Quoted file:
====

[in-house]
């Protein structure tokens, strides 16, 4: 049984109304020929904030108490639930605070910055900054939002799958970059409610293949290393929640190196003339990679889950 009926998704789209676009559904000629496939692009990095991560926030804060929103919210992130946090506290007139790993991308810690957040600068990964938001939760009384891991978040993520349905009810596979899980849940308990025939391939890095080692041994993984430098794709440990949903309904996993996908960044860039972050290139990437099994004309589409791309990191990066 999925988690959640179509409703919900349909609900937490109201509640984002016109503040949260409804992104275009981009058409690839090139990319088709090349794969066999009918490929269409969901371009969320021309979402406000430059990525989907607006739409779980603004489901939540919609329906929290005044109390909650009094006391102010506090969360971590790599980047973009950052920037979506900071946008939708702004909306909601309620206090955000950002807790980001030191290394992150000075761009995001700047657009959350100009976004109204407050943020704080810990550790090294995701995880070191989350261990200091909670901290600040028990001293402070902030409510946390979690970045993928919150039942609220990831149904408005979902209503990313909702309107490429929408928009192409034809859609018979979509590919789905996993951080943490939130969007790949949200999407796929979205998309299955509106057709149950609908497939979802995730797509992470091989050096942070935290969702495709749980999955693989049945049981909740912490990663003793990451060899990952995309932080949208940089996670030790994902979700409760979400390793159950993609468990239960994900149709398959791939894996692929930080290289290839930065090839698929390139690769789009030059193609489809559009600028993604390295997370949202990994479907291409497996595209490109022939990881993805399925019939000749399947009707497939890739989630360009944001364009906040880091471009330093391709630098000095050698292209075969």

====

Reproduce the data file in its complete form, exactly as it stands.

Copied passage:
[in-house]
């Protein structure tokens, strides 16, 4: 049984109304020929904030108490639930605070910055900054939002799958970059409610293949290393929640190196003339990679889950 009926998704789209676009559904000629496939692009990095991560926030804060929103919210992130946090506290007139790993991308810690957040600068990964938001939760009384891991978040993520349905009810596979899980849940308990025939391939890095080692041994993984430098794709440990949903309904996993996908960044860039972050290139990437099994004309589409791309990191990066 999925988690959640179509409703919900349909609900937490109201509640984002016109503040949260409804992104275009981009058409690839090139990319088709090349794969066999009918490929269409969901371009969320021309979402406000430059990525989907607006739409779980603004489901939540919609329906929290005044109390909650009094006391102010506090969360971590790599980047973009950052920037979506900071946008939708702004909306909601309620206090955000950002807790980001030191290394992150000075761009995001700047657009959350100009976004109204407050943020704080810990550790090294995701995880070191989350261990200091909670901290600040028990001293402070902030409510946390979690970045993928919150039942609220990831149904408005979902209503990313909702309107490429929408928009192409034809859609018979979509590919789905996993951080943490939130969007790949949200999407796929979205998309299955509106057709149950609908497939979802995730797509992470091989050096942070935290969702495709749980999955693989049945049981909740912490990663003793990451060899990952995309932080949208940089996670030790994902979700409760979400390793159950993609468990239960994900149709398959791939894996692929930080290289290839930065090839698929390139690769789009030059193609489809559009600028993604390295997370949202990994479907291409497996595209490109022939990881993805399925019939000749399947009707497939890739989630360009944001364009906040880091471009330093391709630098000095050698292209075969």